The fate of Melville Fuller — or at least the statue representing him near the Kennebec County courthouse — will remain undecided at year’s end.

Despite some fiery testimony at a Dec. 1 online hearing, the Kennebec County Commissioners appear in no hurry to decide the request that the Fuller statue be relocated, initiated by Acting Chief Justice Andrew Mead on behalf of the Maine judiciary.

One can see the judges’ point. In one of the dispute’s several ironies, the Judicial Branch declined to sanction the likeness of the only Mainer to serve as U.S. chief justice, donated by a Fuller descendant in 2013, on new courthouse land. It was then accepted by the county commissioners on county-owned land in front of the old courthouse — what the judges see as the “gateway” to their new Capital Judicial Center, opened two years later.

It’s a highly visible location on State Street, but until the Black Lives Matter protests last summer, it occasioned little public comment. After that, there were demonstrations and, at the online hearing, an inflammatory remark that, rather than removal, “We should destroy it and melt it down and make plumbing fittings from it.”

Some of Justice Fuller’s supporters seemed equally out of tune. One local attorney suggested the whole theory of “systemic racism” was “Marxist” in origin, foisted upon unsuspecting Mainers by the Maine Bar Association.

Kennebec Probate Judge Libby Mitchell, a former House speaker and Senate president, was far more measured, but agreed with Justice Mead that Fuller “does not need to be the entry point to the justice system that we have in our state.” The singularity of the statute — there are apparently none comparable in any of Maine’s 16 counties — is what drives this argument.

In some statue controversies, there’s a clear-cut case. Jefferson Davis, the Confederate president who tried to split the union and preserve slavery, long overstayed his welcome; Bowdoin College was undoubtedly correct in removing his plaque and sending it to a museum.

That’s an idea endorsed by Mitchell, and Augusta City Councilor Linda Conti — a Maine assistant attorney general — who suggested the Kennebec Historical Society, a half-mile up Winthrop Street.

Yet Maine judges, and other critics, have focused solely on a single case in which Fuller, chief justice for 22 years (1888-1910), has become indelibly associated: Plessy v. Ferguson, which sanctioned “separate but equal” facilities for whites and blacks in 1896. Fuller sided with the majority, but offered no opinion.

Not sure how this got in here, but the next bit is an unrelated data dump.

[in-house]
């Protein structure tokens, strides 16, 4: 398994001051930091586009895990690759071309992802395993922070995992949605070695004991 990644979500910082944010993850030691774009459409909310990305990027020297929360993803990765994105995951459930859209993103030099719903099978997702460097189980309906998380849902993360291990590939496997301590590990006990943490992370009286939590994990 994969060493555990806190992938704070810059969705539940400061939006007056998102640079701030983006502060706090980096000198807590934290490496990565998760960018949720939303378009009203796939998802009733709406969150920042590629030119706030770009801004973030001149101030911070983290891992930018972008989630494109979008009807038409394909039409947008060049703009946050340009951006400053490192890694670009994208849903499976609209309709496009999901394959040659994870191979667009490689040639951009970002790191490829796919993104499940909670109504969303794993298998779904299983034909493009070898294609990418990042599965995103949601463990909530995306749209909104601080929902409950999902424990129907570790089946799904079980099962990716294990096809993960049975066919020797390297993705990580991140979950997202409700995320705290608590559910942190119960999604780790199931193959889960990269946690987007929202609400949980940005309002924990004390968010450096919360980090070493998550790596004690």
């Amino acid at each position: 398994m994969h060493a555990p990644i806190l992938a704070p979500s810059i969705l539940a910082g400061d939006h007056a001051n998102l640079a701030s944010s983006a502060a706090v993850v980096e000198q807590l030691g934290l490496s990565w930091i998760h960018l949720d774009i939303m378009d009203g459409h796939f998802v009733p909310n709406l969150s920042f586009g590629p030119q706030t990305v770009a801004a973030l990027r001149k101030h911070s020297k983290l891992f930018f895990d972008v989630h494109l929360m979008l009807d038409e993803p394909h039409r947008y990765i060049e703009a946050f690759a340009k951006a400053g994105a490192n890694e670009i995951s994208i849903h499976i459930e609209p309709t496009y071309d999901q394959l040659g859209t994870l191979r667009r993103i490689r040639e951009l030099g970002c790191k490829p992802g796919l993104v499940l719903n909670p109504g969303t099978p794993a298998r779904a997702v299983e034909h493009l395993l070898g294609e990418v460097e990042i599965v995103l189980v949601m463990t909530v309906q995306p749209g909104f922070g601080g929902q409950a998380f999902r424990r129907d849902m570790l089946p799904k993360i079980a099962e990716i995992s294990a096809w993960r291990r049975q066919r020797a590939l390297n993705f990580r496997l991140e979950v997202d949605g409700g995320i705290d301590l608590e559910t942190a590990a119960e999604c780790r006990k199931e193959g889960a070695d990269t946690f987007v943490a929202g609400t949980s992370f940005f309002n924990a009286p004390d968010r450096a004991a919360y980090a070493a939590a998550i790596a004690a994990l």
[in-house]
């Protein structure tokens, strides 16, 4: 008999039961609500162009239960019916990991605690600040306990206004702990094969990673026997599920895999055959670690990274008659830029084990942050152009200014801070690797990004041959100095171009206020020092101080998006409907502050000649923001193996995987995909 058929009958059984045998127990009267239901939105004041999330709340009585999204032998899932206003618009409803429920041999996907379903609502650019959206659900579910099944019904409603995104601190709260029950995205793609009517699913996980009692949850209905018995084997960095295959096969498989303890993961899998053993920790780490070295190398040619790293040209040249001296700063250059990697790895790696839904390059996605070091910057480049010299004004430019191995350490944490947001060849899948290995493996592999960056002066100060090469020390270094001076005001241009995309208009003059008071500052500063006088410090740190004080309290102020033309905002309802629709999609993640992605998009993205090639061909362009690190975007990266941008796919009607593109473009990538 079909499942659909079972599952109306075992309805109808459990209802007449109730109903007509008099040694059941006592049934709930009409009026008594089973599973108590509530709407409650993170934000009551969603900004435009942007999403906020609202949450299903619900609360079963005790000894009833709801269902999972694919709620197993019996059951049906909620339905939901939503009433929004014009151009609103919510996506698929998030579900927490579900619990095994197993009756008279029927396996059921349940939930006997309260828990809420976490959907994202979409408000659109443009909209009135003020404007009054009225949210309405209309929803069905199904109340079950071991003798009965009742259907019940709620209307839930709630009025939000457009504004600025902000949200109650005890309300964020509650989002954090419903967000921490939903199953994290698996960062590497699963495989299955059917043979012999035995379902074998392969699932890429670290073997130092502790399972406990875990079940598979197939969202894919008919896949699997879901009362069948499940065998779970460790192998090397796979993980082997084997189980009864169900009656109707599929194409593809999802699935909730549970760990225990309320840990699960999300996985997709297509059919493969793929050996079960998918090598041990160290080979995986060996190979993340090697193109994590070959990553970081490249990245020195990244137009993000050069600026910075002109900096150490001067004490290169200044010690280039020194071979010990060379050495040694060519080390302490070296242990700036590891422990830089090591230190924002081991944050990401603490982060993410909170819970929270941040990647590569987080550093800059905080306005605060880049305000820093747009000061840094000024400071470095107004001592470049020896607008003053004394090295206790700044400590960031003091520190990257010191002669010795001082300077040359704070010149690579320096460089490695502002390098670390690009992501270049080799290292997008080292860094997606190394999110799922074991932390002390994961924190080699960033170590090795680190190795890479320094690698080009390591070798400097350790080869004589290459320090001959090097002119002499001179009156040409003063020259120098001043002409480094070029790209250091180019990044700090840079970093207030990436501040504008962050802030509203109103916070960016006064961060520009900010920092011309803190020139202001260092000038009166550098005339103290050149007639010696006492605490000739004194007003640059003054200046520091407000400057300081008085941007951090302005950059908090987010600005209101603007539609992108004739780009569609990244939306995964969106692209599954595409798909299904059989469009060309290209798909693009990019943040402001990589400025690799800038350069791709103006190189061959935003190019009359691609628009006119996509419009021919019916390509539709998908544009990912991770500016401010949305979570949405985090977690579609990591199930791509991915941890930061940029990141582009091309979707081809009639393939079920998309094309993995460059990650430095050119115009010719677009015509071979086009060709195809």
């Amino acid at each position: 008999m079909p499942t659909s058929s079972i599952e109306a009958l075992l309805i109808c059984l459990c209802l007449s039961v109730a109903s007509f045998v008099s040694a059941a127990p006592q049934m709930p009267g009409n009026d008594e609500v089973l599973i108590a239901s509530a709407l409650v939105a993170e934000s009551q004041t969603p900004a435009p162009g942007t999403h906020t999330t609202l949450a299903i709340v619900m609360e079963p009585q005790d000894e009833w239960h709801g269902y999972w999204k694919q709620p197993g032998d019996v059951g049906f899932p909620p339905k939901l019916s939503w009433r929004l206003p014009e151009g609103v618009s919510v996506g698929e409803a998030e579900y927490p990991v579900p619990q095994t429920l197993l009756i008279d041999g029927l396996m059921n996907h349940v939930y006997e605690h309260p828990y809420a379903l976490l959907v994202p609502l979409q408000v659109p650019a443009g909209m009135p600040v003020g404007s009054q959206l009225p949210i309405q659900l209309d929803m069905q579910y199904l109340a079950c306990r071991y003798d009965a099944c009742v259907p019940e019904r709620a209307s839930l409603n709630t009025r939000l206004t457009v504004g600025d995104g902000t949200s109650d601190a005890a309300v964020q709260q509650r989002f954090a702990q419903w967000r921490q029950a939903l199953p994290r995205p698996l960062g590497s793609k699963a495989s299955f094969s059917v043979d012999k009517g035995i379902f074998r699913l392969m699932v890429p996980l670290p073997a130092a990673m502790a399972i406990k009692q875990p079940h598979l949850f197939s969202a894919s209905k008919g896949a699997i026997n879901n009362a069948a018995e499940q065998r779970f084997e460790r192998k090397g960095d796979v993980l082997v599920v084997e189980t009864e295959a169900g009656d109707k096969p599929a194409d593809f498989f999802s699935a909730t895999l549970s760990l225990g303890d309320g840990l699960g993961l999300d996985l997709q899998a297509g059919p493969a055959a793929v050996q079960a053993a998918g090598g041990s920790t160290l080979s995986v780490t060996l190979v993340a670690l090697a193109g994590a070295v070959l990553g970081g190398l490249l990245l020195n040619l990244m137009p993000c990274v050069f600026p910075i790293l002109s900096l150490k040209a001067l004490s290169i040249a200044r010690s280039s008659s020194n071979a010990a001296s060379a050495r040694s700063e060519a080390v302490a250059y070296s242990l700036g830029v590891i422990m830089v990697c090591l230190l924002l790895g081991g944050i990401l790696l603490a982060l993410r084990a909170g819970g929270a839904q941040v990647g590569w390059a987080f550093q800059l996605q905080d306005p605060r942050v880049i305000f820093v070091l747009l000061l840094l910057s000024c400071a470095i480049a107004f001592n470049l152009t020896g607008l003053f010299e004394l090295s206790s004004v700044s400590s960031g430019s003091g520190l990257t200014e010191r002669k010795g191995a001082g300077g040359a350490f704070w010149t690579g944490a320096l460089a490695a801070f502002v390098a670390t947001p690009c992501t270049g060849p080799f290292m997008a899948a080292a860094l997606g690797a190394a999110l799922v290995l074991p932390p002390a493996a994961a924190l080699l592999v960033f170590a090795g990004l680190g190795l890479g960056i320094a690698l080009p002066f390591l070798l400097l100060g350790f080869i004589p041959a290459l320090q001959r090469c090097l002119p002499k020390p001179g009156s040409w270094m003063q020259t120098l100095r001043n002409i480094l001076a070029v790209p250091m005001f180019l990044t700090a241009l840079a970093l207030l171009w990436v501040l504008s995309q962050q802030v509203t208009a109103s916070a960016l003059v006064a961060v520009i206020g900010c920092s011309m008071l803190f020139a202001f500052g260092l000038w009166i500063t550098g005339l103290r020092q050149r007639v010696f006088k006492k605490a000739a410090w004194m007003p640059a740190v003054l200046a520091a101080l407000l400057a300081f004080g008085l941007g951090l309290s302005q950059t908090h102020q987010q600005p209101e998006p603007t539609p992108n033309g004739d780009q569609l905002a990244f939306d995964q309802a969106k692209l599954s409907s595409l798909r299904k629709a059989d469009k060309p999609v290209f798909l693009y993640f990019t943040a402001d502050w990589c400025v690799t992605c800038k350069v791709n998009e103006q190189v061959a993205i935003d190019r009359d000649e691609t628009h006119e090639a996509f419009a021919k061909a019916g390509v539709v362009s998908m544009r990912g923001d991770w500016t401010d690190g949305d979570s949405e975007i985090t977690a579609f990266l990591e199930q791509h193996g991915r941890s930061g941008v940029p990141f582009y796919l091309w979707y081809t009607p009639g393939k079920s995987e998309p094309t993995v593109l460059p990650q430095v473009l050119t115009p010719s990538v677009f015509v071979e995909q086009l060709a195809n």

Plessy was overturned half a century later by Brown v. Board of Education, setting off a renewed struggle for racial equality that has lasted to the present moment — another half century on, many school systems are more segregated than ever, despite the promise of Brown.

Fuller’s full record, honestly considered, may surprise his critics. The lone dissenter in Plessy, John Harlan, is rightly lionized for insisting the 13th, 14th and 15th amendments — freeing the slaves, providing for “due process of law,” and guaranteeing the black man’s right to vote — shouldn’t be interpreted away by the high court.

Yet Harlan failed to support the rights of Chinese immigrants in cases where Fuller sought to uphold them, and Fuller also dissented from Congress’s anti-polygamy confiscation of Mormon Church property. These details were provided in testimony by retired Prof. James Ely, a scholar who devoted much of his career to studying Fuller’s time on the bench.

Among the longest-serving chief justices, Fuller was famously energetic, with the Encyclopedia Britannica praising his “amiability, impartiality, and rare administrative skill.” It was Fuller who convinced Congress to authorize nine Courts of Appeal, without which our national judicial system could hardly function.

By contrast, consider the lamentable judicial career of Nathan Clifford, the only other Mainer to serve on the U.S. Supreme Court (1858-1881.) A Jacksonian Democrat, former Maine House speaker and congressman, Clifford was appointed by James Buchanan just after the Dred Scott decision upholding the Fugitive Slave Act, and correctly seen as a southern sympathizer.

Clifford’s consistent votes, as the Supreme Court dismantled what remained of Reconstruction, can accurately be seen as racist. He clung to his seat, in what his colleagues termed a state of “imbecility,” hoping a Democratic president might appoint his successor; he failed.

Fortunately, no one is suggesting erecting a monument to Nathan Clifford anywhere in Maine.

As for Melville Fuller, perhaps the apt verdict is one British juries can render, rather than guilt or innocence: “case not proven.” Should more monuments to the judicial past be erected, rather than consigning this one to limbo?

In less heated moments, we may discover a better answer.

Douglas Rooks, a Maine editor, reporter, opinion writer and author for 36 years, has published books about George Mitchell, and the Maine Democratic Party. He welcomes comment at: [email protected] 


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